Chlorogenic acid is a prominent component of coffee and supplements that contain Green Coffee Bean extract. The compound might be suitable for use in bodybuilding, slimming and endurance sports supplements, according to a study done at the National University of Singapore. Chlorogenic acid increases muscle cells’ insulin sensitivity and chases glucose into these cells.
Chlorogenic acid [structural formula shown here] is a prominent component of coffee and supplements that contain Green Coffee Bean extract. The compound might be suitable for use in bodybuilding, slimming and endurance sports supplements, according to a study done at the National University of Singapore. Chlorogenic acid increases muscle cells’ insulin sensitivity and chases glucose into these cells.
Chlorogenic acid is found in much of the food we eat. In fact, it’s probably the phenol we consume the most of. One cup of coffee easily contains more than 100 mg of the stuff, so the total daily intake of heavy coffee drinkers amounts to grams. For an overview of other postings by this website on chlorogenic acid click here.
Drinking coffee protects against type-2 diabetes, and nutritionists suspect that this protective effect is partly due to chlorogenic acid.
Pharmacologists at the National University of Singapore wanted to find out more about the effect of chlorogenic acid on the way insulin works, so they did a series of experiments using muscle cells from overweight mice that had type-2 diabetes.
The figure below shows that in the overweight mice in the control group [DC] less glucose found its way to the soleus muscle than in the slim mice [Lean]. Administering chlorogenic acid boosted the glucose uptake, certainly when combined with insulin. Chlorogenic acid only became toxic for the muscle cells when the concentration was higher than 2 millimoles.
When the researchers sabotaged the AMPK enzyme with AMPK-siRNAs, the effect disappeared. When they didn’t do this, the activity of AMPK increased as the chlorogenic acid concentration increased. The researchers were able to show that chlorogenic acid activated the glucose transporter GLUT4 via AMPK. GLUT4 activation also takes place after physical exertion.
The researchers suspect that chlorogenic acid – whether in the form of regular food, super foods or supplements – is useful for type-2 diabetes sufferers, although “further experiments” are needed, they write, “to support our hypothesis that chlorogenic acid increases peripheral glucose disposal in skeletal muscle and therefore lowering fasting blood glucose”.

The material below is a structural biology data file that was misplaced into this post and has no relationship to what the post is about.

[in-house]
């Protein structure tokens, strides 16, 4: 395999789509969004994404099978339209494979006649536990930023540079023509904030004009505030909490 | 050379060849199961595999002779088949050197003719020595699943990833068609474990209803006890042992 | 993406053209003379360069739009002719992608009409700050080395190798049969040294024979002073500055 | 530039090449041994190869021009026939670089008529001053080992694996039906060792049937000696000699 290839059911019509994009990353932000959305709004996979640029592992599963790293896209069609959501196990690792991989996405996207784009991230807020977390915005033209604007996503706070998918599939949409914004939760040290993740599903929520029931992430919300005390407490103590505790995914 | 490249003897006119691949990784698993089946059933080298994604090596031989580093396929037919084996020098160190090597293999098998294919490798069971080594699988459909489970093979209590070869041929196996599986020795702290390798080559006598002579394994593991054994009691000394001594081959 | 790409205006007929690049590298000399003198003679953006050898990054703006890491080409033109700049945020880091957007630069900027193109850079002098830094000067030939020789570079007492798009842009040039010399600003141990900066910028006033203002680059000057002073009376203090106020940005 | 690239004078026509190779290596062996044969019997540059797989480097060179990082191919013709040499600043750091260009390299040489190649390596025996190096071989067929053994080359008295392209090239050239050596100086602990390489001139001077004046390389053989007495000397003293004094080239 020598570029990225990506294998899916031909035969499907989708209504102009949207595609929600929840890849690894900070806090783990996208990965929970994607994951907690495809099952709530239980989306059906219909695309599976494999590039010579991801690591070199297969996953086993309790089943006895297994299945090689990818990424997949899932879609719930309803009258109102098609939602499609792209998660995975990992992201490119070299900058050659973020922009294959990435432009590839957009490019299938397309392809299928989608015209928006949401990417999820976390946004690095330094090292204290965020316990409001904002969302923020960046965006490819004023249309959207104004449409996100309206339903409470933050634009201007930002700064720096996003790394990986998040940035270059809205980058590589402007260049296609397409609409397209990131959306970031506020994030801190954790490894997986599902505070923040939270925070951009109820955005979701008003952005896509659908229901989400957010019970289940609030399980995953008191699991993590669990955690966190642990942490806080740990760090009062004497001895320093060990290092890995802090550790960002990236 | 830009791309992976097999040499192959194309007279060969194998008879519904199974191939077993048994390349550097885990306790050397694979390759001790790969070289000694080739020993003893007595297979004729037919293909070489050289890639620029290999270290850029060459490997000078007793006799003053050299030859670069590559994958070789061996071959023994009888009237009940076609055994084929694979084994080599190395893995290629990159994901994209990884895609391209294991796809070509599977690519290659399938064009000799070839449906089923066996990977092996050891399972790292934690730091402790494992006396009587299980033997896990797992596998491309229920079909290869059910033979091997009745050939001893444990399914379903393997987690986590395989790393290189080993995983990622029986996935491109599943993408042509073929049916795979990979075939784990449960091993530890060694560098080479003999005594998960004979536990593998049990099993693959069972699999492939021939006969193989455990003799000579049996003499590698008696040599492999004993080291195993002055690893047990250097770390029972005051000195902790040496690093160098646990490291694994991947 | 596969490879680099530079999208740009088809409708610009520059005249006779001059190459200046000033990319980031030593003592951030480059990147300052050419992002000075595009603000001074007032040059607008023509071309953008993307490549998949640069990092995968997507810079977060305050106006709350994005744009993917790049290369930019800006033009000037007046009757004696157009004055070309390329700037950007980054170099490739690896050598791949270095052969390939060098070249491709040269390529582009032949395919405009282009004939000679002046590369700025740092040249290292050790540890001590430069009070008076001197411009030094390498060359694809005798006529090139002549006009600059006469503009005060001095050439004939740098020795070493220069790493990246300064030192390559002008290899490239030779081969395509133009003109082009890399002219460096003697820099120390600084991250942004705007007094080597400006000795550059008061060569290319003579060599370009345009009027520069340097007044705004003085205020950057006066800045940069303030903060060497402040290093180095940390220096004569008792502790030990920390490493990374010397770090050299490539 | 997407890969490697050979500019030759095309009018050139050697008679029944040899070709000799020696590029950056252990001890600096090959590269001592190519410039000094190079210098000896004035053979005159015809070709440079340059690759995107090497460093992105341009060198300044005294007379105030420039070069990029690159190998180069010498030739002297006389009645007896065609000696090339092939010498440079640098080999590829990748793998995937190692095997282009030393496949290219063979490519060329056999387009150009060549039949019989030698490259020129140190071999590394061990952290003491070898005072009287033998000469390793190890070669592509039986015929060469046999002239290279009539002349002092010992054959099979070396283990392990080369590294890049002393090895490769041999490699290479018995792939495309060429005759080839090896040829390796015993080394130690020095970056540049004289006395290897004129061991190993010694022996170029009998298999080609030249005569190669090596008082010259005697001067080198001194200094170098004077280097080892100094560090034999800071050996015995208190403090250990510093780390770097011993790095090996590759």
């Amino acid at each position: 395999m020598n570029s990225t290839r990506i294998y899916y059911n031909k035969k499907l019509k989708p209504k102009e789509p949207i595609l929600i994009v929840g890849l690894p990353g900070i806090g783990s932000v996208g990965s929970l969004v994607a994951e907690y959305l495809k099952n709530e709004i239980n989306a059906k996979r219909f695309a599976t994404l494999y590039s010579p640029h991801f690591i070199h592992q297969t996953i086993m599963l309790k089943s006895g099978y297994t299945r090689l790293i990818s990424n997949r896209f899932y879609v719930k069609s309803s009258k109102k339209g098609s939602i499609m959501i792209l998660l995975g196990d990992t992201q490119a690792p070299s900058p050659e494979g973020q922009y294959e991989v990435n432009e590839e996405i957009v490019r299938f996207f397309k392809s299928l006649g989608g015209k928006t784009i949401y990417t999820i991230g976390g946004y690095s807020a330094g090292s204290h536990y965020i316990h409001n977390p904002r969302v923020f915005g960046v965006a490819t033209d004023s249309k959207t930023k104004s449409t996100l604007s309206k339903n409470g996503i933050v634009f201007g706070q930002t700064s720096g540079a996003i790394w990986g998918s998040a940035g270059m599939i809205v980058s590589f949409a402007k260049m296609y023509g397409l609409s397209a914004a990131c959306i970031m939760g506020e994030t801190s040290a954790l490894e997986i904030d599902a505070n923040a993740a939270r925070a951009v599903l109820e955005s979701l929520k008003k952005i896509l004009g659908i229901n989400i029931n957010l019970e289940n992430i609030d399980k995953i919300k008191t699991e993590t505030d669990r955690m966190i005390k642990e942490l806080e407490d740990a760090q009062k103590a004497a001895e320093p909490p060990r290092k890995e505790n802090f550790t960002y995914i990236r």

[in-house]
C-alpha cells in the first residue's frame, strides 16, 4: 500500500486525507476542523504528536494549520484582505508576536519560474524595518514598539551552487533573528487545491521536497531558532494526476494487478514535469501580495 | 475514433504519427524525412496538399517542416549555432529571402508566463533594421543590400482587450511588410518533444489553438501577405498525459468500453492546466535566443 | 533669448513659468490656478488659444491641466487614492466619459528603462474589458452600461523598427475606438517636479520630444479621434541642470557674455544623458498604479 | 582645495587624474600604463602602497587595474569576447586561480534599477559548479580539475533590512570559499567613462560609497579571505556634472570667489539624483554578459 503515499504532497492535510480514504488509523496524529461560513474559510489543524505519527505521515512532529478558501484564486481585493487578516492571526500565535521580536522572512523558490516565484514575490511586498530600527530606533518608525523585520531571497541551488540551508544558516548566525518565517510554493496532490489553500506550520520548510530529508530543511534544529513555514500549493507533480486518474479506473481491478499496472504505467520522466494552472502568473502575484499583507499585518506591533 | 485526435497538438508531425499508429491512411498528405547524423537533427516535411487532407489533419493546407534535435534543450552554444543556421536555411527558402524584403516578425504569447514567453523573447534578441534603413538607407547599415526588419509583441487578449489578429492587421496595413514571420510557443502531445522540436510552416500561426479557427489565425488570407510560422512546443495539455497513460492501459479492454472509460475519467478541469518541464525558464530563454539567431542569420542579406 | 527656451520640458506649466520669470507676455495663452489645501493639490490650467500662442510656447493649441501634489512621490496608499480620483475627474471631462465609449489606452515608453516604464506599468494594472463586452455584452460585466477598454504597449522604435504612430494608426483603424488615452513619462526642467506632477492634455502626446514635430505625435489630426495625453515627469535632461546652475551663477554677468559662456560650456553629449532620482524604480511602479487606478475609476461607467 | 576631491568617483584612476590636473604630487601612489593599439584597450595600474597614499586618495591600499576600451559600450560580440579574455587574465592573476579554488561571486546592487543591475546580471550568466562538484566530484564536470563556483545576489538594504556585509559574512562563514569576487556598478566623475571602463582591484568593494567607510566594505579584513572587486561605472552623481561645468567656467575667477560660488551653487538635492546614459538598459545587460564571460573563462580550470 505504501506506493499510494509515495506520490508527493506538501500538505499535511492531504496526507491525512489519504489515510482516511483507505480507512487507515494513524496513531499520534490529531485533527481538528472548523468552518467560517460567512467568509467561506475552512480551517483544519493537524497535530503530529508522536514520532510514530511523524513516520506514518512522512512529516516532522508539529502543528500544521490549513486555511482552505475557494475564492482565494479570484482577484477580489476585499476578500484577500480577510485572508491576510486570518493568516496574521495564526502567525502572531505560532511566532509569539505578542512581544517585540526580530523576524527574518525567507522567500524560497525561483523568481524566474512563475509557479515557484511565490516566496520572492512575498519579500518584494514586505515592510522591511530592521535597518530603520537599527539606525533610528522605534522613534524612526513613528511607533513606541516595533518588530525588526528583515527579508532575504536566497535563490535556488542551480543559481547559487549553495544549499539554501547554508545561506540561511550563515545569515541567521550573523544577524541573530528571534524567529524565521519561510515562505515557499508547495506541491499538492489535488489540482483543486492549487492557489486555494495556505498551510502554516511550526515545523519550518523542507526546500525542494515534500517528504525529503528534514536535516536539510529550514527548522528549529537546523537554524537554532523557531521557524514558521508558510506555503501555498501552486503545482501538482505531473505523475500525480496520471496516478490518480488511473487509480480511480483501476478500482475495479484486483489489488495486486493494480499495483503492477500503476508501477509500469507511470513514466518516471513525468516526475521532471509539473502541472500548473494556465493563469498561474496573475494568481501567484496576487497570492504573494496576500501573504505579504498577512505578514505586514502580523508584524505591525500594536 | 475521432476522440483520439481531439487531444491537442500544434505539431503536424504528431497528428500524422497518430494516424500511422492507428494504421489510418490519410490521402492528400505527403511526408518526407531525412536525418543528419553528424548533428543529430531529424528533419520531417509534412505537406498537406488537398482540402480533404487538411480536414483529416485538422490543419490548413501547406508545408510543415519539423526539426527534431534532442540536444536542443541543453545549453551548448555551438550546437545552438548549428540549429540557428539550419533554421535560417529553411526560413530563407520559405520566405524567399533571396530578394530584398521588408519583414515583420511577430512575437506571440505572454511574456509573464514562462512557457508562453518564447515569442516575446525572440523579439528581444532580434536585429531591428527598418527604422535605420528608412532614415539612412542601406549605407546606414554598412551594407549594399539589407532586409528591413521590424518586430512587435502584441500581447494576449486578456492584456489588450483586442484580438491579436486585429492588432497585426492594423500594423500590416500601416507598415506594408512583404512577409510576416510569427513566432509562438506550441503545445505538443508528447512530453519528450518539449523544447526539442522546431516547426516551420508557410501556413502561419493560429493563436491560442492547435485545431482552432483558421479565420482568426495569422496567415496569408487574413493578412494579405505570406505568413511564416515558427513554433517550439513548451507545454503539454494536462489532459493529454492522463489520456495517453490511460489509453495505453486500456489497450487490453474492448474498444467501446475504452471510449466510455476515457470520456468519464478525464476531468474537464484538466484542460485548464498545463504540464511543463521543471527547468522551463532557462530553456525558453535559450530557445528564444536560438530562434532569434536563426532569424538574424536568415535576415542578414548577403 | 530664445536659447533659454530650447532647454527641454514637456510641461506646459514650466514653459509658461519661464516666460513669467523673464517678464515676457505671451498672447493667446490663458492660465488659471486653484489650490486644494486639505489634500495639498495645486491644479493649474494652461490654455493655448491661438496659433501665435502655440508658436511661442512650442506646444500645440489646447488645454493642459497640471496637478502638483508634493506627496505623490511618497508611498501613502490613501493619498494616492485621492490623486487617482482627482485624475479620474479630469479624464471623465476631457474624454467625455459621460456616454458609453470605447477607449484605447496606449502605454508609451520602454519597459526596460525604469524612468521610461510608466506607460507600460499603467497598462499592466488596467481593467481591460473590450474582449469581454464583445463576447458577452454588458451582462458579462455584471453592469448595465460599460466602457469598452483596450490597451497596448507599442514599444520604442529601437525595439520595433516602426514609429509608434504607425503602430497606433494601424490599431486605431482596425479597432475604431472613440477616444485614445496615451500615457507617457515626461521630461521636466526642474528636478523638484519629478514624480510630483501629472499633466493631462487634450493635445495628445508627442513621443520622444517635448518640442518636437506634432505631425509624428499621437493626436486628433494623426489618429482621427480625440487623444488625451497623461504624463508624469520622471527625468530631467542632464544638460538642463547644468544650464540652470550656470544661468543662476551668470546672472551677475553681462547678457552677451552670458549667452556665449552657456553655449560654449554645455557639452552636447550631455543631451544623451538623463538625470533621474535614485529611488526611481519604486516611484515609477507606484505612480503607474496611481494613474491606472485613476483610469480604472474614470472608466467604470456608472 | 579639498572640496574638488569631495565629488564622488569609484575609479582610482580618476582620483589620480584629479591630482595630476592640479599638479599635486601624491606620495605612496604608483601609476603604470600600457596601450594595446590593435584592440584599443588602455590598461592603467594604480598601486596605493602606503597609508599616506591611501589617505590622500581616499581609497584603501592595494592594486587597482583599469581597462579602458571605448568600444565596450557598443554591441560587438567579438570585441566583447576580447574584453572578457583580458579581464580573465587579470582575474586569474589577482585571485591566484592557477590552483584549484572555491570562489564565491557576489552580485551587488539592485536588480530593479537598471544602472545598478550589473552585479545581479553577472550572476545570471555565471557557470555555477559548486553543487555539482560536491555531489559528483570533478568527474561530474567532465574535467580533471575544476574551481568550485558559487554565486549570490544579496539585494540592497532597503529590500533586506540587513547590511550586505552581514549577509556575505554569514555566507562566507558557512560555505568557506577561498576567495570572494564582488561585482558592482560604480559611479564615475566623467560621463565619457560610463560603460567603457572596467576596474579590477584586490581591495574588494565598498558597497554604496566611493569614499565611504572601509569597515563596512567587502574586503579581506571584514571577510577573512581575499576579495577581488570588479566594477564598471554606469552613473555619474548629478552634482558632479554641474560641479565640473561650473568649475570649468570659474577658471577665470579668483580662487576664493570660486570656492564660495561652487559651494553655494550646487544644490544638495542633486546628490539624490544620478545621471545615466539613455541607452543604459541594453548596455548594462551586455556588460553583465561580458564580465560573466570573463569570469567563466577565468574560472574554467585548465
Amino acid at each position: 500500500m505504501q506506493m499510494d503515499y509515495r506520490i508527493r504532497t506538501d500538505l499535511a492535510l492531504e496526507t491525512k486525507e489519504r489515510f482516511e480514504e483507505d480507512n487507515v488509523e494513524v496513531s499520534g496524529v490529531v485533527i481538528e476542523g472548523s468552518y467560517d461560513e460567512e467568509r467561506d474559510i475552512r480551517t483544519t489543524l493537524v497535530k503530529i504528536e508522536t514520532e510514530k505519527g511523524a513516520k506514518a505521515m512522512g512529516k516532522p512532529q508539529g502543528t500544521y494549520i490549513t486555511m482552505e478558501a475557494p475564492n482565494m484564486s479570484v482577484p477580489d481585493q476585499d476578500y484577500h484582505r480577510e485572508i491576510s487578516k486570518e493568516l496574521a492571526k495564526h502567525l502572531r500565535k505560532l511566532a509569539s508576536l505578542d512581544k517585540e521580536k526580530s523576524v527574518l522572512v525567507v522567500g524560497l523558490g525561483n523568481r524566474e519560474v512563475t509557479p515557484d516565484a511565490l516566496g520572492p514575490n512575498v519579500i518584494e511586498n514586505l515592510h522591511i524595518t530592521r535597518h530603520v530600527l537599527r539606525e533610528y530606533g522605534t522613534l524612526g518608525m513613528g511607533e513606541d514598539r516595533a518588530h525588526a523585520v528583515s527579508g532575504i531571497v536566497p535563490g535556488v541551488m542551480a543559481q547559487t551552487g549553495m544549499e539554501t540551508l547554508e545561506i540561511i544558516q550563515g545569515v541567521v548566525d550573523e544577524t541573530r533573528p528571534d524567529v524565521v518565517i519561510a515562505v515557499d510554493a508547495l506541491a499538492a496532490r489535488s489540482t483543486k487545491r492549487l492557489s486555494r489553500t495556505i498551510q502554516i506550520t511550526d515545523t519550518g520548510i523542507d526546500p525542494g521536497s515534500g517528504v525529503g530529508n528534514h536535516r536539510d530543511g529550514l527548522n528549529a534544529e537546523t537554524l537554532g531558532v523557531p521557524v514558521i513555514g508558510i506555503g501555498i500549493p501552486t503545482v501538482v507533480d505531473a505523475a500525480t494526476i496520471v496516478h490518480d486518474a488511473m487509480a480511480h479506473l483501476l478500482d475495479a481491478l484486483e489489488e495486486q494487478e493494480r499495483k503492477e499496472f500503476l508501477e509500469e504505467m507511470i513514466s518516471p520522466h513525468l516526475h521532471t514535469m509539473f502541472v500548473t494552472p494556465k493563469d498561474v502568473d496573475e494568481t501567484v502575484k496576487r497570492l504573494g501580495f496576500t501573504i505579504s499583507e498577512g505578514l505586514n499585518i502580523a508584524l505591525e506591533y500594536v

We’d take this a step further and envisage a future where chlorogenic acid is used in carbohydrate supplements for endurance athletes, calorie-rich post-workout products with fast sugars for strength athletes, and diet products for people who want to lose weight in an intelligent way.
Chlorogenic acid stimulates glucose transport in skeletal muscle via AMPK activation: a contributor to the beneficial effects of coffee on diabetes.
Ong KW, Hsu A, Tan BK.
Department of Pharmacology, Yong Loo Lin School of Medicine, National University of Singapore, Singapore, Singapore.
Chlorogenic acid (CGA) has been shown to delay intestinal glucose absorption and inhibit gluconeogenesis. Our aim was to investigate the role of CGA in the regulation of glucose transport in skeletal muscle isolated from db/db mice and L6 skeletal muscle cells. Oral glucose tolerance test was performed on db/db mice treated with CGA and soleus muscle was isolated for 2-deoxyglucose transport study. 2DG transport was also examined in L6 myotubes with or without inhibitors such as wortmannin or compound c. AMPK was knocked down with AMPK?1/2 siRNA to study its effect on CGA-stimulated glucose transport. GLUT 4 translocation, phosphorylation of AMPK and Akt, AMPK activity, and association of IRS-1 and PI3K were investigated in the presence of CGA. In db/db mice, a significant decrease in fasting blood sugar was observed 10 minutes after the intraperitoneal administration of 250 mg/kg CGA and the effect persisted for another 30 minutes after the glucose challenge. Besides, CGA stimulated and enhanced both basal and insulin-mediated 2DG transports in soleus muscle. In L6 myotubes, CGA caused a dose- and time-dependent increase in glucose transport. Compound c and AMPK?1/2 siRNA abrogated the CGA-stimulated glucose transport. Consistent with these results, CGA was found to phosphorylate AMPK and ACC, consistent with the result of increased AMPK activities. CGA did not appear to enhance association of IRS-1 with p85. However, we observed activation of Akt by CGA. These parallel activations in turn increased translocation of GLUT 4 to plasma membrane. At 2 mmol/l, CGA did not cause any significant changes in viability or proliferation of L6 myotubes. Our data demonstrated for the first time that CGA stimulates glucose transport in skeletal muscle via the activation of AMPK. It appears that CGA may contribute to the beneficial effects of coffee on Type 2 diabetes mellitus.
PMID: 22412912 [PubMed – indexed for MEDLINE] PMCID: PMC3296733